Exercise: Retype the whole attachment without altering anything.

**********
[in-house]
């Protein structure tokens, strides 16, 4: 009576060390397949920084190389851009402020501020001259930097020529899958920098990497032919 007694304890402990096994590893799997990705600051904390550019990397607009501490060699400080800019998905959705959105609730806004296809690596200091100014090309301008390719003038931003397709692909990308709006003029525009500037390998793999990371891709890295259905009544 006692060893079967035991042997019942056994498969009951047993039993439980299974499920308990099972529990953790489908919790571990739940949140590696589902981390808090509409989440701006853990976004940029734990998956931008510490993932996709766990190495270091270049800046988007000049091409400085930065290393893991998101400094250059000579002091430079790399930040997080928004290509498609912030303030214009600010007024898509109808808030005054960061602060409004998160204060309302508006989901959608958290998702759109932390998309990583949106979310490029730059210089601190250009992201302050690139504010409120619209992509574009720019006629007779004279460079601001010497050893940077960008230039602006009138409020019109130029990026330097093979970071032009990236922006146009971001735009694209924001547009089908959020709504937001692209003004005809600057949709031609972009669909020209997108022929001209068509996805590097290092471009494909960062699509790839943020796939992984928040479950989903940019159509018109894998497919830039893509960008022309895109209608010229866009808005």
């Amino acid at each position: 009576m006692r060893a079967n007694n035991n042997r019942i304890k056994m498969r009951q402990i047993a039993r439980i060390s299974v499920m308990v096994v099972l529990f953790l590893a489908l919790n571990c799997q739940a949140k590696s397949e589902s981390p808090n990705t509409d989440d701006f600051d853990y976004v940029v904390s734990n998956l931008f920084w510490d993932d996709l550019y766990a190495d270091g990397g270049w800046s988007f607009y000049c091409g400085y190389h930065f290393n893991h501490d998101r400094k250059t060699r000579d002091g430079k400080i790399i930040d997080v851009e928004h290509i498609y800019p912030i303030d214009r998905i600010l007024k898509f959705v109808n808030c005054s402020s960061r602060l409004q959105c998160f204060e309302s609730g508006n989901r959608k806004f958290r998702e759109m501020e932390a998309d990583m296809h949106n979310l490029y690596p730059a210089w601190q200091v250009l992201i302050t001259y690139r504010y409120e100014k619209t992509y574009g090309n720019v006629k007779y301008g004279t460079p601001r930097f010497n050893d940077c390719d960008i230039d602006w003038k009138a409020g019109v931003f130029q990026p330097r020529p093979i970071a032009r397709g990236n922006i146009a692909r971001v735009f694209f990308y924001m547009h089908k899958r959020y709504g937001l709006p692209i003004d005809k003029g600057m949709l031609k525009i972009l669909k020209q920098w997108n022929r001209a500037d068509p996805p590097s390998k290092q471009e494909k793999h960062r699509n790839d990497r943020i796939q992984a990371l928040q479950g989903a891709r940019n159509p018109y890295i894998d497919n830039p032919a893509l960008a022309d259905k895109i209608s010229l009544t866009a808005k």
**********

[in-house]
């Protein structure tokens, strides 16, 4: 009576060390397949920084190389851009402020501020001259930097020529899958920098990497032919 007694304890402990096994590893799997990705600051904390550019990397607009501490060699400080800019998905959705959105609730806004296809690596200091100014090309301008390719003038931003397709692909990308709006003029525009500037390998793999990371891709890295259905009544 006692060893079967035991042997019942056994498969009951047993039993439980299974499920308990099972529990953790489908919790571990739940949140590696589902981390808090509409989440701006853990976004940029734990998956931008510490993932996709766990190495270091270049800046988007000049091409400085930065290393893991998101400094250059000579002091430079790399930040997080928004290509498609912030303030214009600010007024898509109808808030005054960061602060409004998160204060309302508006989901959608958290998702759109932390998309990583949106979310490029730059210089601190250009992201302050690139504010409120619209992509574009720019006629007779004279460079601001010497050893940077960008230039602006009138409020019109130029990026330097093979970071032009990236922006146009971001735009694209924001547009089908959020709504937001692209003004005809600057949709031609972009669909020209997108022929001209068509996805590097290092471009494909960062699509790839943020796939992984928040479950989903940019159509018109894998497919830039893509960008022309895109209608010229866009808005």
């Amino acid at each position: 009576m006692r060893a079967n007694n035991n042997r019942i304890k056994m498969r009951q402990i047993a039993r439980i060390s299974v499920m308990v096994v099972l529990f953790l590893a489908l919790n571990c799997q739940a949140k590696s397949e589902s981390p808090n990705t509409d989440d701006f600051d853990y976004v940029v904390s734990n998956l931008f920084w510490d993932d996709l550019y766990a190495d270091g990397g270049w800046s988007f607009y000049c091409g400085y190389h930065f290393n893991h501490d998101r400094k250059t060699r000579d002091g430079k400080i790399i930040d997080v851009e928004h290509i498609y800019p912030i303030d214009r998905i600010l007024k898509f959705v109808n808030c005054s402020s960061r602060l409004q959105c998160f204060e309302s609730g508006n989901r959608k806004f958290r998702e759109m501020e932390a998309d990583m296809h949106n979310l490029y690596p730059a210089w601190q200091v250009l992201i302050t001259y690139r504010y409120e100014k619209t992509y574009g090309n720019v006629k007779y301008g004279t460079p601001r930097f010497n050893d940077c390719d960008i230039d602006w003038k009138a409020g019109v931003f130029q990026p330097r020529p093979i970071a032009r397709g990236n922006i146009a692909r971001v735009f694209f990308y924001m547009h089908k899958r959020y709504g937001l709006p692209i003004d005809k003029g600057m949709l031609k525009i972009l669909k020209q920098w997108n022929r001209a500037d068509p996805p590097s390998k290092q471009e494909k793999h960062r699509n790839d990497r943020i796939q992984a990371l928040q479950g989903a891709r940019n159509p018109y890295i894998d497919n830039p032919a893509l960008a022309d259905k895109i209608s010229l009544t866009a808005k």